The Lord Howe Stick Insect is glossy black and can be up to seven inches long.
For decades, it was believed to be extinct, until a small population was found on a tiny island off of the coast of Australia.
“These are ancient lineages, they are vegetarians, they eat plants, they really don’t do anything to harm humans in any way, they are kind of a close relative to things like grasshoppers,” Dr. Jessica Ware said, Associate Curator in Invertebrate Zoology at the American Museum of Natural History.
It’s one of 40 insects featured in these larger-than-life extreme close-up photos taken by Levon Bliss, in an exhibition called Extinct and Endangered, Insects in Peril.
The exhibit, curated by the museum’s David Grimaldi, aims to show the beauty of insects in bees, butterflies and beetles. These insects are threatened with extinction because of factors like habitat loss and climate change, and their importance to ecosystems around the world.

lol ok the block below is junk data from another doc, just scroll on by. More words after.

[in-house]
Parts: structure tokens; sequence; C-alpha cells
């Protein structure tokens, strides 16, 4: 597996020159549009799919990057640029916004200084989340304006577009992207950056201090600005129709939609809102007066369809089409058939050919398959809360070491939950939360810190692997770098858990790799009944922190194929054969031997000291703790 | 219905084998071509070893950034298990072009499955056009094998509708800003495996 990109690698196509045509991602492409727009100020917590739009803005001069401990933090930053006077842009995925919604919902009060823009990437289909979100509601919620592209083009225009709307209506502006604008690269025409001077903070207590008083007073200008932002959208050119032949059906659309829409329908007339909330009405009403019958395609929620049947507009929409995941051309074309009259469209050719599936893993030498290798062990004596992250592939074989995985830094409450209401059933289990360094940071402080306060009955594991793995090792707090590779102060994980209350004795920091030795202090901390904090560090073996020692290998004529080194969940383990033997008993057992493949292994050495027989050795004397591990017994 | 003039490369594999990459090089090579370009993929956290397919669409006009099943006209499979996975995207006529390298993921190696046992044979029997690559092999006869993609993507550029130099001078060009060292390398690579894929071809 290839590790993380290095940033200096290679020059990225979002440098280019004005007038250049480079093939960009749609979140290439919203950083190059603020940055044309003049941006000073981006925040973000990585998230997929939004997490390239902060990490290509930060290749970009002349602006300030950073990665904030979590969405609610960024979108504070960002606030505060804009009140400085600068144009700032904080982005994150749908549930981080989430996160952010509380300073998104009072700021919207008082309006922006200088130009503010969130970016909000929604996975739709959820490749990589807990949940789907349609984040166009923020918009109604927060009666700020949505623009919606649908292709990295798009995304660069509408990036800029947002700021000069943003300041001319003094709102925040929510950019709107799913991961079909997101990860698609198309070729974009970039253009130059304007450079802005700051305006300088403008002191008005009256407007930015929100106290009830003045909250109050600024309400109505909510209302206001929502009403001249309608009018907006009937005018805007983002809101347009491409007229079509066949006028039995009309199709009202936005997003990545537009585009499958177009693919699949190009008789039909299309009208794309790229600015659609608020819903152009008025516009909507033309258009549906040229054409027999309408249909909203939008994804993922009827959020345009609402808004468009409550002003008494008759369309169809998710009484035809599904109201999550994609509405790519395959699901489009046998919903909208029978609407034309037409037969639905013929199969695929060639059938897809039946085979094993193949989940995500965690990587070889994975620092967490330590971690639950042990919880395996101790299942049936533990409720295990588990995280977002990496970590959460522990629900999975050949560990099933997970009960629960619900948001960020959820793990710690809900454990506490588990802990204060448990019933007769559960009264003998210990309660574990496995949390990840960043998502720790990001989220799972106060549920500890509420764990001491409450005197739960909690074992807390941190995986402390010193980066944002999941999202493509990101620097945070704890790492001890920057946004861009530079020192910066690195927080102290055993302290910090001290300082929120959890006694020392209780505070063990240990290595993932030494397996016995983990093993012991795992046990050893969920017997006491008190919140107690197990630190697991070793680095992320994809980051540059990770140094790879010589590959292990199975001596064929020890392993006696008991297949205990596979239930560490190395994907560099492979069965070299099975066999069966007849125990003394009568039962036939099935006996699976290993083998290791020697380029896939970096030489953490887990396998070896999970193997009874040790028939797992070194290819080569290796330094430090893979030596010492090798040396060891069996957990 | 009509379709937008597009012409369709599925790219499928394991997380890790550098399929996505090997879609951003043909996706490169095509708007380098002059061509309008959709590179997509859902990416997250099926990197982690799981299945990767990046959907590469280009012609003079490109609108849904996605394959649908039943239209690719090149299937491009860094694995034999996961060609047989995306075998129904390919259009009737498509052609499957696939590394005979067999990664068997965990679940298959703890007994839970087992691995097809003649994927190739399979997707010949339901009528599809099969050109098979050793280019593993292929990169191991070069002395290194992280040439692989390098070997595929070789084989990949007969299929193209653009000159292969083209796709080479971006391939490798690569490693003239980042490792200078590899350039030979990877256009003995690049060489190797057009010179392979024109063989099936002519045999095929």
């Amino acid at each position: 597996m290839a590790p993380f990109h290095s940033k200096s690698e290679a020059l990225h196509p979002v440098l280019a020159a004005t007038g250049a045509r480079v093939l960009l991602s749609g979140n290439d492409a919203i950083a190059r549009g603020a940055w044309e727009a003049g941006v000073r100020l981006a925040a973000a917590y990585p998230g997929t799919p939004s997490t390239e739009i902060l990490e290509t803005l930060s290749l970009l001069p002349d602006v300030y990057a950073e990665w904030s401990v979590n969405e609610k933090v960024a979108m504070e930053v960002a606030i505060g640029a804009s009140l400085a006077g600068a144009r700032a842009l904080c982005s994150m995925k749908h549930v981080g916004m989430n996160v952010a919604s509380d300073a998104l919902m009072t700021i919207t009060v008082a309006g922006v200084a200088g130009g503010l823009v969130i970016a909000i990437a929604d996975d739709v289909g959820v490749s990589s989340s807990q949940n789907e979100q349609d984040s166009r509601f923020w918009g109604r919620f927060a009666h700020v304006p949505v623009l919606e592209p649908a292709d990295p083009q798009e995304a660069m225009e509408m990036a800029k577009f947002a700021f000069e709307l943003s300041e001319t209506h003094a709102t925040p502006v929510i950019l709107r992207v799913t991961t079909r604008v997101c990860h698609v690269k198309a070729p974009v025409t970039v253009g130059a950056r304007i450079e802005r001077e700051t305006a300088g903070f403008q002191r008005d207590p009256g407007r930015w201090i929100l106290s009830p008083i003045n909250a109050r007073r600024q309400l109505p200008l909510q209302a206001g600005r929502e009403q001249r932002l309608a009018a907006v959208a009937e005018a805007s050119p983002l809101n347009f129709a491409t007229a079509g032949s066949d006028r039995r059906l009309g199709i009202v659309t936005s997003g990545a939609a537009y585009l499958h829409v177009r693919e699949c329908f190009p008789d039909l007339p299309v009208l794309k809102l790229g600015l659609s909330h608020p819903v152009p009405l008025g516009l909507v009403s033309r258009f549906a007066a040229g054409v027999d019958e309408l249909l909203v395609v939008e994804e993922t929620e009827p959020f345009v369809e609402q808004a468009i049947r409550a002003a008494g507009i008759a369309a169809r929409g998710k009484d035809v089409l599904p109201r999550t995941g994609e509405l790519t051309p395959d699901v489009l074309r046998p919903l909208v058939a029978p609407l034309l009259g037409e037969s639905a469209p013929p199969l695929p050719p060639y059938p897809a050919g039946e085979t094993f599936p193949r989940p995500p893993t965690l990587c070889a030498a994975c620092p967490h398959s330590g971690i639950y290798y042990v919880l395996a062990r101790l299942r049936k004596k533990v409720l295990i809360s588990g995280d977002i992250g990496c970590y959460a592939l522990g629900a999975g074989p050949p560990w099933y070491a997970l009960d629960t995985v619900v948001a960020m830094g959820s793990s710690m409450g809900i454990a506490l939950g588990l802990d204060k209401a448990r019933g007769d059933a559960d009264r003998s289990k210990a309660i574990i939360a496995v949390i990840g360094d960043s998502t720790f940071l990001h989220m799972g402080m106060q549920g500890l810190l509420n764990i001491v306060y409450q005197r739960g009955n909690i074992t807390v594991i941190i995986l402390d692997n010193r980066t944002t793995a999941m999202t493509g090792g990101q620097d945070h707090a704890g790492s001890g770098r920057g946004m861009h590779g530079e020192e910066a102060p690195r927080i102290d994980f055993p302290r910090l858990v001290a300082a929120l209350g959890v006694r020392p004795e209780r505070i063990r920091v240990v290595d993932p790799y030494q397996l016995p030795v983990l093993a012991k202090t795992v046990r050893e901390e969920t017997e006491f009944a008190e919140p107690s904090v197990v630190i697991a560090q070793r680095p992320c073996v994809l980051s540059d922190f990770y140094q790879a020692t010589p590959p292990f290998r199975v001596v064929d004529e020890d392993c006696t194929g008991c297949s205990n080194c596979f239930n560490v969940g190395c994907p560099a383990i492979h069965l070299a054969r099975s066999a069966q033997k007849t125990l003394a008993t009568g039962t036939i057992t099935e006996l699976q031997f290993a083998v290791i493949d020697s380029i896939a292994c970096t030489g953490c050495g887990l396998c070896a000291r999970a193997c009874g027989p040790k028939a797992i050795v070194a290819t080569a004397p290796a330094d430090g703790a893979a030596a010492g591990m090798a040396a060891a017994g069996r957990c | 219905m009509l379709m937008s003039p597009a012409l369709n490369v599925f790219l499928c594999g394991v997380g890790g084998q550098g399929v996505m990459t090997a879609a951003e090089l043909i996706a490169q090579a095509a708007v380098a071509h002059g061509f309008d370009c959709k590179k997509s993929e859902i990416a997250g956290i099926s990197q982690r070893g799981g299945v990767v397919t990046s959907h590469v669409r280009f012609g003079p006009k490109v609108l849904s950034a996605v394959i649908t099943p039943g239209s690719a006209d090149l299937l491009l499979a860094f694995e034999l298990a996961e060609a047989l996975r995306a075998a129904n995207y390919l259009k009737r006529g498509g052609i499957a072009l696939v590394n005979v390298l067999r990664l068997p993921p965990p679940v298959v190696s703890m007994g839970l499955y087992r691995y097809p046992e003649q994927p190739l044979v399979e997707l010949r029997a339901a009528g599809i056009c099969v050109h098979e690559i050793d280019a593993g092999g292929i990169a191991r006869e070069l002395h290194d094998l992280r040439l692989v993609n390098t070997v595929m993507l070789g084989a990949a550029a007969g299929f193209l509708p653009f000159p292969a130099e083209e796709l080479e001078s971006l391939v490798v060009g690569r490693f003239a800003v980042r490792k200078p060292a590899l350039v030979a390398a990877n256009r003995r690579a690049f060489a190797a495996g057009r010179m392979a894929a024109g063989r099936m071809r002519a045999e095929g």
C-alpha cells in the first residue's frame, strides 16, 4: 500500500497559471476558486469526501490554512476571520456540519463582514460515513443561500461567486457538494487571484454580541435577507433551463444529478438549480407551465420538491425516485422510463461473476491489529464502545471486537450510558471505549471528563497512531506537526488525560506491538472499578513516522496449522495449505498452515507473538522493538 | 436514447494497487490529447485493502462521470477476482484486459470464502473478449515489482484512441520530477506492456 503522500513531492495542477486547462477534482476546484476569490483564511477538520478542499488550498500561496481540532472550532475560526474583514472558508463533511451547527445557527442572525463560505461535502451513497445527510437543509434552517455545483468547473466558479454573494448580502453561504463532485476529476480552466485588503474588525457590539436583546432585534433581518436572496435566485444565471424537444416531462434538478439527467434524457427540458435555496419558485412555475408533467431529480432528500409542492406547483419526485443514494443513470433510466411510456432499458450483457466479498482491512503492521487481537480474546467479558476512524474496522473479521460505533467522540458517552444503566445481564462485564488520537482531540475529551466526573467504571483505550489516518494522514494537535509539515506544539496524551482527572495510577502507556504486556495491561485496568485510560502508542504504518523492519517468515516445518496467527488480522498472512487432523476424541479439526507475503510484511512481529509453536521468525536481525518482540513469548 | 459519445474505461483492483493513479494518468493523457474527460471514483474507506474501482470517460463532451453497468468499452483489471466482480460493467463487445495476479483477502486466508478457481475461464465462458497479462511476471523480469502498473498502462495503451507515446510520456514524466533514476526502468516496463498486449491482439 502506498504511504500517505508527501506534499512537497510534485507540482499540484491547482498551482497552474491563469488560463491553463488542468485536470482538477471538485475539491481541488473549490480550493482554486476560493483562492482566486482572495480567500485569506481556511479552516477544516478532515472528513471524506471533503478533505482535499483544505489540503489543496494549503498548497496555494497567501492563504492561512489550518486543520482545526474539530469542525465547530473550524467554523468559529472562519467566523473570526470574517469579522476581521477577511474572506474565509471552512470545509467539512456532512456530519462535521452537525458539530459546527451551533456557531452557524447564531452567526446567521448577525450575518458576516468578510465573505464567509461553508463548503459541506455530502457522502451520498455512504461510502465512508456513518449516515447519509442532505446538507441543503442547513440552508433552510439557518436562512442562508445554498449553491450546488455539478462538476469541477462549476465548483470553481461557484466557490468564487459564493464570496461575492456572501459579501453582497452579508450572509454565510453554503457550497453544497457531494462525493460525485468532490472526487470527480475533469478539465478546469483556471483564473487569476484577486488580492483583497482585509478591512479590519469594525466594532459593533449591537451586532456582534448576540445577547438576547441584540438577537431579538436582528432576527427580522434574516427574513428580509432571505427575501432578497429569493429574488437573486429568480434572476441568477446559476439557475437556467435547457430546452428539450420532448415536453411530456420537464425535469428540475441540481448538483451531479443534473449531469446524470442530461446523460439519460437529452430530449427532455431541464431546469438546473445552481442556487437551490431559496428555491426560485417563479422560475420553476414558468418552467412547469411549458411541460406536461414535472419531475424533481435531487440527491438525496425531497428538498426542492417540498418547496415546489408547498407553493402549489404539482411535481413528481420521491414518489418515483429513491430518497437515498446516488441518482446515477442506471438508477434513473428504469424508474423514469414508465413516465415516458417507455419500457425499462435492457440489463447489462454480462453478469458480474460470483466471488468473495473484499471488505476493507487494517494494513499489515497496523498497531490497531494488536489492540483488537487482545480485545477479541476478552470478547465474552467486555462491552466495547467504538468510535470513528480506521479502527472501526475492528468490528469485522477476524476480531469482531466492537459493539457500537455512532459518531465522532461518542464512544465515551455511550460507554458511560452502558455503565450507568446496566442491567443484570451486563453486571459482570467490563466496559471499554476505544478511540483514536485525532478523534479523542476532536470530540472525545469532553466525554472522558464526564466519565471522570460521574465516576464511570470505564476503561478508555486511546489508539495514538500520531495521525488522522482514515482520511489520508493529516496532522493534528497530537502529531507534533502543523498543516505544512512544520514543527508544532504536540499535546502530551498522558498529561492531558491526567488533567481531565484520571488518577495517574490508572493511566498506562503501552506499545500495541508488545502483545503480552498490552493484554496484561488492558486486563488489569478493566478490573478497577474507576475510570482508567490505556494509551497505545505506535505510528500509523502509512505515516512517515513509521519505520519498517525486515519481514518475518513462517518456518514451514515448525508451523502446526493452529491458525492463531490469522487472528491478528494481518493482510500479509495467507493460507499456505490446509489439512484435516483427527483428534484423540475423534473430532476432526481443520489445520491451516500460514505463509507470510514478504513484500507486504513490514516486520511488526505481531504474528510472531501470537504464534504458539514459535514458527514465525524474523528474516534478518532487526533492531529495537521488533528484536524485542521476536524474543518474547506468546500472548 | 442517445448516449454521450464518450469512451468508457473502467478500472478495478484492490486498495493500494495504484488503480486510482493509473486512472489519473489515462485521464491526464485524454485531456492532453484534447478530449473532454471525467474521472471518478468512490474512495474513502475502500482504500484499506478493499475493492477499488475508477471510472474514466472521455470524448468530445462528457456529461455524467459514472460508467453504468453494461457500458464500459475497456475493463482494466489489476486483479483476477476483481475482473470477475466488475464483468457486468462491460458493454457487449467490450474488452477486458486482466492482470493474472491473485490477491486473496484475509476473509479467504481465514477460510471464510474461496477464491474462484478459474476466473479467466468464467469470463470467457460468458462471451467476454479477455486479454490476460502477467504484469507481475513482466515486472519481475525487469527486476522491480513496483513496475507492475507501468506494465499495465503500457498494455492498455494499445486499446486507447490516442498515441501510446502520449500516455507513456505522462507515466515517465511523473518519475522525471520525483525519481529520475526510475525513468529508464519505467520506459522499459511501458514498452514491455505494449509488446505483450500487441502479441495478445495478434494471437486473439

“Many of us are kind of concerned and we want people to be invested in the future of insects because the future of insects is the future of our own species, the future of humanity,” Ware said.
Deep inside the museum, in a room, not open to the public, millions of insect specimens are stored. They are accompanied by an information panel featuring the insect’s actual size.
The exhibition comes as the museum prepares for the opening of its new Richard Gilder Center for Science, Education and Innovation this winter.
The exhibition will feature the Solomon Family Insectarium, where more of the insect collection will be on public view.
“These insects have been in drawers with the doors closed in some cases for 100 years, so this is a chance to have them have their show, be on display, viewed by millions of people every year,” Ware said.